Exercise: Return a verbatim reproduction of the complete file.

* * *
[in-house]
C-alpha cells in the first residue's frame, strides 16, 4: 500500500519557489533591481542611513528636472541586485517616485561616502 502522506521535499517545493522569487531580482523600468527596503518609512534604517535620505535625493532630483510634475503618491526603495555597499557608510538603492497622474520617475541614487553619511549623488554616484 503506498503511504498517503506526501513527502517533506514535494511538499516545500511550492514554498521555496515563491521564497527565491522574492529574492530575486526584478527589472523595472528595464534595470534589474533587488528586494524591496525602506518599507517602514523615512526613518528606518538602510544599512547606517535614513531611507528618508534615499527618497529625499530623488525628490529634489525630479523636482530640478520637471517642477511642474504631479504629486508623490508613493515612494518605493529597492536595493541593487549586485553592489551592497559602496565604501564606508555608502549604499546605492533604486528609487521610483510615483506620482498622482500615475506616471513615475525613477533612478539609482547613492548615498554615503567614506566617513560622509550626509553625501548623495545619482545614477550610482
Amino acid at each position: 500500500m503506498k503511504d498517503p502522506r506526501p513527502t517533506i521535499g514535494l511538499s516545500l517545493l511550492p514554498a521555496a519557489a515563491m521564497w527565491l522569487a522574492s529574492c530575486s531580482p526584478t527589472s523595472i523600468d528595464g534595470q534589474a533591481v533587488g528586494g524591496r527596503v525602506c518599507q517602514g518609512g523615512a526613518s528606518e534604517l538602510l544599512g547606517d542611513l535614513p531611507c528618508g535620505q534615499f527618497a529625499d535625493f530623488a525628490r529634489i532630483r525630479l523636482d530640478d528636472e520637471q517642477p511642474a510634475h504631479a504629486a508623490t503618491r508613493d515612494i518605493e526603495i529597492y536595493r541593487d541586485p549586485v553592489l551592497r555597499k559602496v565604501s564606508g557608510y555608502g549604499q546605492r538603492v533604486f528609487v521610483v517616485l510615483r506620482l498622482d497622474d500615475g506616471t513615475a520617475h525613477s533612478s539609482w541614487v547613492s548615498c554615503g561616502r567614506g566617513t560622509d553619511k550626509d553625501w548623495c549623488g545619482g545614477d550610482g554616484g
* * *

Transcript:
[in-house]
C-alpha cells in the first residue's frame, strides 16, 4: 500500500519557489533591481542611513528636472541586485517616485561616502 502522506521535499517545493522569487531580482523600468527596503518609512534604517535620505535625493532630483510634475503618491526603495555597499557608510538603492497622474520617475541614487553619511549623488554616484 503506498503511504498517503506526501513527502517533506514535494511538499516545500511550492514554498521555496515563491521564497527565491522574492529574492530575486526584478527589472523595472528595464534595470534589474533587488528586494524591496525602506518599507517602514523615512526613518528606518538602510544599512547606517535614513531611507528618508534615499527618497529625499530623488525628490529634489525630479523636482530640478520637471517642477511642474504631479504629486508623490508613493515612494518605493529597492536595493541593487549586485553592489551592497559602496565604501564606508555608502549604499546605492533604486528609487521610483510615483506620482498622482500615475506616471513615475525613477533612478539609482547613492548615498554615503567614506566617513560622509550626509553625501548623495545619482545614477550610482
Amino acid at each position: 500500500m503506498k503511504d498517503p502522506r506526501p513527502t517533506i521535499g514535494l511538499s516545500l517545493l511550492p514554498a521555496a519557489a515563491m521564497w527565491l522569487a522574492s529574492c530575486s531580482p526584478t527589472s523595472i523600468d528595464g534595470q534589474a533591481v533587488g528586494g524591496r527596503v525602506c518599507q517602514g518609512g523615512a526613518s528606518e534604517l538602510l544599512g547606517d542611513l535614513p531611507c528618508g535620505q534615499f527618497a529625499d535625493f530623488a525628490r529634489i532630483r525630479l523636482d530640478d528636472e520637471q517642477p511642474a510634475h504631479a504629486a508623490t503618491r508613493d515612494i518605493e526603495i529597492y536595493r541593487d541586485p549586485v553592489l551592497r555597499k559602496v565604501s564606508g557608510y555608502g549604499q546605492r538603492v533604486f528609487v521610483v517616485l510615483r506620482l498622482d497622474d500615475g506616471t513615475a520617475h525613477s533612478s539609482w541614487v547613492s548615498c554615503g561616502r567614506g566617513t560622509d553619511k550626509d553625501w548623495c549623488g545619482g545614477d550610482g554616484g